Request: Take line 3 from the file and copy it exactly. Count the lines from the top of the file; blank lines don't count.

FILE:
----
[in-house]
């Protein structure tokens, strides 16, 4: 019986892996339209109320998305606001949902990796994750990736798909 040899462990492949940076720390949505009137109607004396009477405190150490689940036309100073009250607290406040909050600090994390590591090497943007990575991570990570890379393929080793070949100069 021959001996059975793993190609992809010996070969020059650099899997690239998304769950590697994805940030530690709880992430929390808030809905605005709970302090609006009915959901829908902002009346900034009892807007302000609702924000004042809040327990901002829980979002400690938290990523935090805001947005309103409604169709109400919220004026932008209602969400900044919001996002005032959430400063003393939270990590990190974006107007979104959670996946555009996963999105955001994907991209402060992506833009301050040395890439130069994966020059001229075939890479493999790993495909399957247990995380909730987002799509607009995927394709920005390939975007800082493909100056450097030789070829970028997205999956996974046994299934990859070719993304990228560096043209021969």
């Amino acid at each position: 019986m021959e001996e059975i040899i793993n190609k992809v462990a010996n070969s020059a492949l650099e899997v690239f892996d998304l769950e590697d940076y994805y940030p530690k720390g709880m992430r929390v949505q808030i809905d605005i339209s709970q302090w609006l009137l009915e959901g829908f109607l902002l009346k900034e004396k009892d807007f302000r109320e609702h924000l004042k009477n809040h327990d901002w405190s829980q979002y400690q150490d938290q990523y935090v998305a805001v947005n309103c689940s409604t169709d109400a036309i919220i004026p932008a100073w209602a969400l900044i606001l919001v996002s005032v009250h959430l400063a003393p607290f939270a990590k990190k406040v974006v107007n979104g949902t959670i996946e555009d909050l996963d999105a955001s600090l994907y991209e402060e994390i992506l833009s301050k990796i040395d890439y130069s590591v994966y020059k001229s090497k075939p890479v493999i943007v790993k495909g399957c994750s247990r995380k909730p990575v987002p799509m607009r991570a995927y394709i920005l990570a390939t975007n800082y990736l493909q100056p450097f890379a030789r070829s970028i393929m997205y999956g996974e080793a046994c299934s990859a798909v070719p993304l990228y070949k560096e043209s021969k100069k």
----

């Amino acid at each position: 019986m021959e001996e059975i040899i793993n190609k992809v462990a010996n070969s020059a492949l650099e899997v690239f892996d998304l769950e590697d940076y994805y940030p530690k720390g709880m992430r929390v949505q808030i809905d605005i339209s709970q302090w609006l009137l009915e959901g829908f109607l902002l009346k900034e004396k009892d807007f302000r109320e609702h924000l004042k009477n809040h327990d901002w405190s829980q979002y400690q150490d938290q990523y935090v998305a805001v947005n309103c689940s409604t169709d109400a036309i919220i004026p932008a100073w209602a969400l900044i606001l919001v996002s005032v009250h959430l400063a003393p607290f939270a990590k990190k406040v974006v107007n979104g949902t959670i996946e555009d909050l996963d999105a955001s600090l994907y991209e402060e994390i992506l833009s301050k990796i040395d890439y130069s590591v994966y020059k001229s090497k075939p890479v493999i943007v790993k495909g399957c994750s247990r995380k909730p990575v987002p799509m607009r991570a995927y394709i920005l990570a390939t975007n800082y990736l493909q100056p450097f890379a030789r070829s970028i393929m997205y999956g996974e080793a046994c299934s990859a798909v070719p993304l990228y070949k560096e043209s021969k100069k």